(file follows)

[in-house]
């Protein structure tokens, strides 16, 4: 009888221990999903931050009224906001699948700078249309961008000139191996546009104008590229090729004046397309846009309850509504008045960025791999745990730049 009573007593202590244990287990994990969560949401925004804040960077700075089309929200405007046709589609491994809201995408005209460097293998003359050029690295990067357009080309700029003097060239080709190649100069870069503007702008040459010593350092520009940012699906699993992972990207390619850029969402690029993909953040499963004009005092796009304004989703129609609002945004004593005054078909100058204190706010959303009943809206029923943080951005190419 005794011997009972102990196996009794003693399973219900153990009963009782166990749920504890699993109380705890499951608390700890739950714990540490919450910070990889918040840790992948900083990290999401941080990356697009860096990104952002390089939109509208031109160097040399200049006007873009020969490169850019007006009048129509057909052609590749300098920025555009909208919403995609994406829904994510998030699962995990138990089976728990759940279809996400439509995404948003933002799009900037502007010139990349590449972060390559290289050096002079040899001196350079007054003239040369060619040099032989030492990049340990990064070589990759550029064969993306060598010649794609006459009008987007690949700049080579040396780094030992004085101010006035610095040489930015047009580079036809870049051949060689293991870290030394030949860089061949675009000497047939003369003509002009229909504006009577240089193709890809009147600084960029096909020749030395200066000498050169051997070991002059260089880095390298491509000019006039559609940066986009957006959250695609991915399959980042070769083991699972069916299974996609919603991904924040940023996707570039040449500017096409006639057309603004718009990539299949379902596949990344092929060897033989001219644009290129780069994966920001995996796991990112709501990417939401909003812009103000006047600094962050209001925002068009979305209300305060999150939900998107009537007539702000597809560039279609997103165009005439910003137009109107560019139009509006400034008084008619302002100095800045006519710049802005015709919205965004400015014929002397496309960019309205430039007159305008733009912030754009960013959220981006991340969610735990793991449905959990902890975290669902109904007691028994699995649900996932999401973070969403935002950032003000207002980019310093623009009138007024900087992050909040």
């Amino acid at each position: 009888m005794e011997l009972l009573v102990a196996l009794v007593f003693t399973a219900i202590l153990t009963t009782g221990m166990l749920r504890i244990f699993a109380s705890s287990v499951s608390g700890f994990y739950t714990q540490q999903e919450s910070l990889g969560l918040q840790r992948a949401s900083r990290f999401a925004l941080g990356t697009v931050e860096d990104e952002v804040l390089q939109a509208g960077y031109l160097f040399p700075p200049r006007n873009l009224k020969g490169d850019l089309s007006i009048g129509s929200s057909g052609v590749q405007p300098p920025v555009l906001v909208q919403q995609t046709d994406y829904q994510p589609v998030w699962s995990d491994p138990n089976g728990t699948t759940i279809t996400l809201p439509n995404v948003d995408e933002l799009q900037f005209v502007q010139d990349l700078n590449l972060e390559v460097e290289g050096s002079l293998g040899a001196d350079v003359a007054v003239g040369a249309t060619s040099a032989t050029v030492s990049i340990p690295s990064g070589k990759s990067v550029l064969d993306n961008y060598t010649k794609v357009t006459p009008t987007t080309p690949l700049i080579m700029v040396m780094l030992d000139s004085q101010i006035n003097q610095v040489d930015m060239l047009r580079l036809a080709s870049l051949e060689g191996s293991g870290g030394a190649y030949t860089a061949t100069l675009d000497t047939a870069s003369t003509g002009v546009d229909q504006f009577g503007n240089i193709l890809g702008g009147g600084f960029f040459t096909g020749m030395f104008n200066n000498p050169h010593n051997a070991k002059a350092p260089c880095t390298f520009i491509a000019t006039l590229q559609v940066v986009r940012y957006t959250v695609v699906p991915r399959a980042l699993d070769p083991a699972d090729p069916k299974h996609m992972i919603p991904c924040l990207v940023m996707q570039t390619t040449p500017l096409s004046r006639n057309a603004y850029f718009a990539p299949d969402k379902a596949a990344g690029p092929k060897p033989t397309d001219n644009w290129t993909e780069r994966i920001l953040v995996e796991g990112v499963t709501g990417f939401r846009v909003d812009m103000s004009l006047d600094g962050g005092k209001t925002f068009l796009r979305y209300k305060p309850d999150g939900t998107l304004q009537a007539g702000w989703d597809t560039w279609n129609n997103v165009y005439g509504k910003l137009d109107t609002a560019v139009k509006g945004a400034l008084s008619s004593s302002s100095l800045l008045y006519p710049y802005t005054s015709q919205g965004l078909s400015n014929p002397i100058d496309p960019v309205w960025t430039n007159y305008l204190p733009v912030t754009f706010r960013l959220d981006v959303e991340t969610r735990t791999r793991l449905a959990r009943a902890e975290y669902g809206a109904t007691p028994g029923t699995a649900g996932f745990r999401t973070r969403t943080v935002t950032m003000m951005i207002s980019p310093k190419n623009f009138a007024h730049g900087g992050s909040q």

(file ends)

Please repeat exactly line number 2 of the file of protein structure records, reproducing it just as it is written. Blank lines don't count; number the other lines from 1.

């Protein structure tokens, strides 16, 4: 009888221990999903931050009224906001699948700078249309961008000139191996546009104008590229090729004046397309846009309850509504008045960025791999745990730049 009573007593202590244990287990994990969560949401925004804040960077700075089309929200405007046709589609491994809201995408005209460097293998003359050029690295990067357009080309700029003097060239080709190649100069870069503007702008040459010593350092520009940012699906699993992972990207390619850029969402690029993909953040499963004009005092796009304004989703129609609002945004004593005054078909100058204190706010959303009943809206029923943080951005190419 005794011997009972102990196996009794003693399973219900153990009963009782166990749920504890699993109380705890499951608390700890739950714990540490919450910070990889918040840790992948900083990290999401941080990356697009860096990104952002390089939109509208031109160097040399200049006007873009020969490169850019007006009048129509057909052609590749300098920025555009909208919403995609994406829904994510998030699962995990138990089976728990759940279809996400439509995404948003933002799009900037502007010139990349590449972060390559290289050096002079040899001196350079007054003239040369060619040099032989030492990049340990990064070589990759550029064969993306060598010649794609006459009008987007690949700049080579040396780094030992004085101010006035610095040489930015047009580079036809870049051949060689293991870290030394030949860089061949675009000497047939003369003509002009229909504006009577240089193709890809009147600084960029096909020749030395200066000498050169051997070991002059260089880095390298491509000019006039559609940066986009957006959250695609991915399959980042070769083991699972069916299974996609919603991904924040940023996707570039040449500017096409006639057309603004718009990539299949379902596949990344092929060897033989001219644009290129780069994966920001995996796991990112709501990417939401909003812009103000006047600094962050209001925002068009979305209300305060999150939900998107009537007539702000597809560039279609997103165009005439910003137009109107560019139009509006400034008084008619302002100095800045006519710049802005015709919205965004400015014929002397496309960019309205430039007159305008733009912030754009960013959220981006991340969610735990793991449905959990902890975290669902109904007691028994699995649900996932999401973070969403935002950032003000207002980019310093623009009138007024900087992050909040």